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Iceman49
7th Aug 2001, 08:17
Do other operators perform single engine taxi on the A320? If so what restrictions do you have. Our company tried it and found that we had significant wear on the engine that was started last and shut down first.

Bally Heck
7th Aug 2001, 13:59
Interesting Iceman.

My co are trialing SE taxi at the moment. What was the nature of the wear on the engine? Was a cooling off period allowed before shut down?

criticalmass
7th Aug 2001, 15:36
Guys, forgive me for not being an ATPL-holder, but what is the rationale behind a single-engine taxi on a twinjet like an A320 in the first place?

Airbus built it with two, the beancounters bought it with two, the public expect it to have two turning and burning and you're being asked to use one for taxying? I don't get it.

wysiwyg
7th Aug 2001, 18:52
Crit Mass - Some companies like one engine shut down as modern multi engine aeroplanes still produce so much residual thrust at idle while taxiing that the brakes have to be used to hold them back all the time. With a tight turnaround time you can run into problems adhering to the brake cooling schedules.

regards
wizzy

[ 07 August 2001: Message edited by: wysiwyg ]

NWSRG
7th Aug 2001, 18:56
Query from a simple PPL learner. What do you Airbus guys mean when you talk about FLEXing. I think this is something to do with power settings - am I right?

Old Dog
7th Aug 2001, 19:55
FLEX is short for Flexible Temperature Deration. It is the same thing as Assumed Temperature Deration. Different names adopted by different manufacturers.

Another case in point is N1 and EPR, different thrust reference for jet engines, but they are related through air densities (via temperature and pressure altitude).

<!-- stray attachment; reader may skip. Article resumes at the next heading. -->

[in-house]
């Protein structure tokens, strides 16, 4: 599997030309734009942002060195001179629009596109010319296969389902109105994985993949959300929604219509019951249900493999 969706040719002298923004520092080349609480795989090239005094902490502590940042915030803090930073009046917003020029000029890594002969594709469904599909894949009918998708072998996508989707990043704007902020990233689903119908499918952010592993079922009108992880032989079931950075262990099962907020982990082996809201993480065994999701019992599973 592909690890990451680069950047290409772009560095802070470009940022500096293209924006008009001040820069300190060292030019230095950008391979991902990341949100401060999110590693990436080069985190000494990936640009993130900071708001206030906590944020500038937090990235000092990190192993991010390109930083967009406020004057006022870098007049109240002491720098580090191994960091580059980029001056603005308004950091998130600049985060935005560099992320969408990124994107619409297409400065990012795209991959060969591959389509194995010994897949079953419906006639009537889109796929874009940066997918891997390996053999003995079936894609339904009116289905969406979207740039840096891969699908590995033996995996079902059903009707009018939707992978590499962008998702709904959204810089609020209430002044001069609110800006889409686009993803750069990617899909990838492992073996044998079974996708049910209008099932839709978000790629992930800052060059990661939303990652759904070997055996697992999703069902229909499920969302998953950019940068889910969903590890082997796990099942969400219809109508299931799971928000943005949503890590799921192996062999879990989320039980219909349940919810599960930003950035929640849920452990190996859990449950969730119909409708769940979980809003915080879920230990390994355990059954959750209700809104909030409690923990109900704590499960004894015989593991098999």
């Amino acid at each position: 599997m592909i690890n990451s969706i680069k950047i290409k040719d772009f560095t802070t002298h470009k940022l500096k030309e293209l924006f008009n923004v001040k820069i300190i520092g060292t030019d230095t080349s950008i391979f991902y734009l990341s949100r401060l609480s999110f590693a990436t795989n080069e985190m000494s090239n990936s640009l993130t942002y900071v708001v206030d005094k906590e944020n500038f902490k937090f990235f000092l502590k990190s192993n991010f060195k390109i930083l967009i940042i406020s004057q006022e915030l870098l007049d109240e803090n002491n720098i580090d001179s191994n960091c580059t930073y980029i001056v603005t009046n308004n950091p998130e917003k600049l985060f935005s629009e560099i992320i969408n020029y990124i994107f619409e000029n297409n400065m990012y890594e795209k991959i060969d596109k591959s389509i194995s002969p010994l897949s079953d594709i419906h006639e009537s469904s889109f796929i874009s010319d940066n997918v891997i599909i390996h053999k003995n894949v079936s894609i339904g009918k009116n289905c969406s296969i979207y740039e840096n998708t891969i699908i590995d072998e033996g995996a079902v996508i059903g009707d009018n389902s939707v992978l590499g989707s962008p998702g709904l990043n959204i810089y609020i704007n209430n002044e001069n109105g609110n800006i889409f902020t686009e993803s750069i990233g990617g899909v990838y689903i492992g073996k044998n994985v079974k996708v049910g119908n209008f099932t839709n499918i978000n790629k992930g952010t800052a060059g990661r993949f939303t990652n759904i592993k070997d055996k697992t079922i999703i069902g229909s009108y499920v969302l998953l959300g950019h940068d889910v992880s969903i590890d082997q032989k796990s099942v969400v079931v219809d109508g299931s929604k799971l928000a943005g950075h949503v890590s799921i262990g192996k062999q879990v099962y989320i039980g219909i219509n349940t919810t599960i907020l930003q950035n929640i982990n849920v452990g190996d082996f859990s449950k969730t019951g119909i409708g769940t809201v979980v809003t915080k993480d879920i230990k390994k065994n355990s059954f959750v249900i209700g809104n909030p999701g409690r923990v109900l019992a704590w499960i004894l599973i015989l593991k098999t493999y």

Max Angle
7th Aug 2001, 21:27
We use single engine taxi-in on 737's but not A320/A321. It's up to the Captain anyway on the 737 and I never liked doing it. It feels very awkward, you have to hold quite a bit of tiller to make the a/c go straight. Can't be good for the nose leg and if you have to come to stop you need a lot of power to get it going again. The DC9 guys used to taxi out on one and then light it before take-off (hopefully!)

Iceman49
8th Aug 2001, 09:14
Bally Heck, I believe it was 2-4 minutes after it came out of reverse. I was asked why we didn't do it any more, since "everyone" did it...just wanted to get an idea if "everyone" did. Thanks

criticalmass
8th Aug 2001, 12:33
WYSIWYG,

Many thks for info. "I learned something about flying from that."

Might work well on something with closely-spaced engines like MD-80 and such but with wider-spaced engines I guess nosewheel tyres might well get scrubbed a fair bit. I guess tyres are cheaper than brake overhauls!

wysiwyg
8th Aug 2001, 12:54
I remember trying to taxi a light twin on one engine once (as it had to be moved and one engine wouldn't start) and it was very nearly impossible. I could only realistically turn towards the dead engine and trying to go straight ahead took nearly full rudder even though the aircraft was on tarmac. Then during my turboprop years it was standard practice (in my company) to shut down the left engine after a 2 minute cooling down period while taxiing in. This had the advantage that the left prop would be stationary by the time the passengers would have to walk past it during disembarkation, however on certain types you need to ensure that shutting down one particular engine won't compromise your hydraulic systems support for the main brakes or reserve brakes! While I'm sure there must have been some nosewheel scrubbing you really couldn't feel too much of a problem through the tiller. The only really important thing to remember was not to come to a halt at a point that would require pulling away combined with a turn into the live engine. In my current outfit we always taxi with both engines but then we plan on a 1 hour turnaround, so there is plenty of time for the brakes to cool before the next departure.

regards
wizzy

moleslayer
8th Aug 2001, 21:34
Airbus Flight Crew Operating Manual.
FCOM 3.04.90 One Engine Taxi.
Standard Operating Procedure. :)

Saves Brakes,Saves FUEL!!!

Phil Squares
8th Aug 2001, 22:25
My company, JetBlue, uses the single engine taxi procedure. At JFK, during the international push, you can save upwards of 400lbs...more if the wait is longer. Plus, there is considerable savings in break wear. Company leaves it up to the Capt is he wants to use the procedure or not. :cool: